Model RTE MRPC acceleration
3 bits k-means 70.0 86.0/90.2 22
3 bits group-wise 72.6 84.8/89.6
2 bits k-means 66.1 84.6/89.2 16
2 bits group-wise 58.5 72.3/81.1
1 bit k-means 54.5 70.8/81.7 10
1 bit group-wise 53.1 70.6/81.4
Table 5: The comparison between k-means quantization and group-wise linear quantization on BERT. The rightmost column are the average accelerations of k-means quantization compared to group-wise linear quantization on RTE and MRPC. The experiments are carried out using four NVIDIA 2080 Ti.

The potential of k-means quantization. As shown in Table 2, the model can be compressed well simply using k-means quantization with fixed-precision strategies, and the quantized models still perform well even in some particularly low bit settings. For instance, on the task RTE, the model quantized to 3 bits with k-means quantization only results in a 2.16 performance degradation. For most tasks including QNLI, SST-2, MRPC, STS-B, MNLI, and QQP, the performance of the quantized models only show a significant drop in 1-bit setting. It is worth noting that these results were achieved by simple k-means quantization with a maximum iteration of only 3 and without any tricks, which indicates the great developing potential of k-means quantization.

4.3.2 Albert

Generally speaking, the two main arguments drew from BERT experiments still hold as shown in Table 3, Table 4, and Figure 2. We could also see great improvements brought by quantization scheme upgrading and great potential of k-means quantization. However, there are some abnormal results which are worth discussing.

3 50.56 68.38/81.22 6.29
5 50.63 68.38/81.22 6.93
10 60.63 68.87/81.30 13.76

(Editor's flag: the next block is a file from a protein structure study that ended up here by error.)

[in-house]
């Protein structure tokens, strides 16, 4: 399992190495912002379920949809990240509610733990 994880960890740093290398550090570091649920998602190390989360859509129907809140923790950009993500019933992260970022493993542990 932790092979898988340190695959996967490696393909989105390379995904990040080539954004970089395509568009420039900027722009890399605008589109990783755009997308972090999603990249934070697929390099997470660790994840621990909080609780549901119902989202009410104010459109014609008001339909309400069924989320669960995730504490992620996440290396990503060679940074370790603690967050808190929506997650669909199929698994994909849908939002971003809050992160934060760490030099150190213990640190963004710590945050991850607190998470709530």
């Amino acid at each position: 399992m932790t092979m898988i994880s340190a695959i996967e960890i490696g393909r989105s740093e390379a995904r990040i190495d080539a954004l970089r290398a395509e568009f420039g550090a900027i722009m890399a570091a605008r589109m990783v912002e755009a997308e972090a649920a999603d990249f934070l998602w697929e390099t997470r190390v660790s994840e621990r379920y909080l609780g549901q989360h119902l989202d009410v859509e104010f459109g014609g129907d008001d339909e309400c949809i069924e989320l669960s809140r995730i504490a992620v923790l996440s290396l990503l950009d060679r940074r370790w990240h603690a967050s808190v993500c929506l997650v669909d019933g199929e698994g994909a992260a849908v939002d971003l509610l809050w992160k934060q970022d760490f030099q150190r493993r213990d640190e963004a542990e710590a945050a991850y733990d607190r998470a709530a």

20 60.19 69.85/81.83 11.10
Table 6: The performance of 1-bit quantization with different number of k-means iteration on ALBERT.

The influence of the number of k-means iterations. The first set of abnormal results is from 1-bit quantization of QNLI, MRPC, and STS-B. While k-means normally outperformed linear quantization, these results violate this regulation. We believe that is because the distribution of parameters is so complicated that 3 iterations of k-means could not work well. To validate this theory and further explore the influence of iterations, we repeated the experiments with these abnormal results while extending the number of iteration to 5, 10, and 20. The corresponding results are shown in Table 6. With more iterations, the accuracy of k-means quantization increases and outperforms linear quantization. However, the over-fitting problem might be troublesome as the performances decrease for QNLI and STS-B when the number of iteration increases from 10 to 20. Therefore, in k-means quantization, the number of k-means iterations is also an important hyper-parameter that needs to be searched carefully.

The special number of CoLA and MRPC. Another set of abnormal results is from the linear quantization of CoLA and MRPC, which are binary classification tasks. We find the quantized models output “1” all the time after being fine-tuned. The two values and are only determined by the data distribution on the dev sets. In other words, after the model is quantized to 1-5 bits with linear quantization, it almost loses its functionality and becomes difficult to train on the two tasks. Moreover, we further do experiments in high bit settings on the two tasks and find that the results of the quantized models are no longer the two values starting from 6 bits.

Figure 3: The comparison of average scores of the 8 GLUE tasks for BERT and ALBERT models with k-means quantization.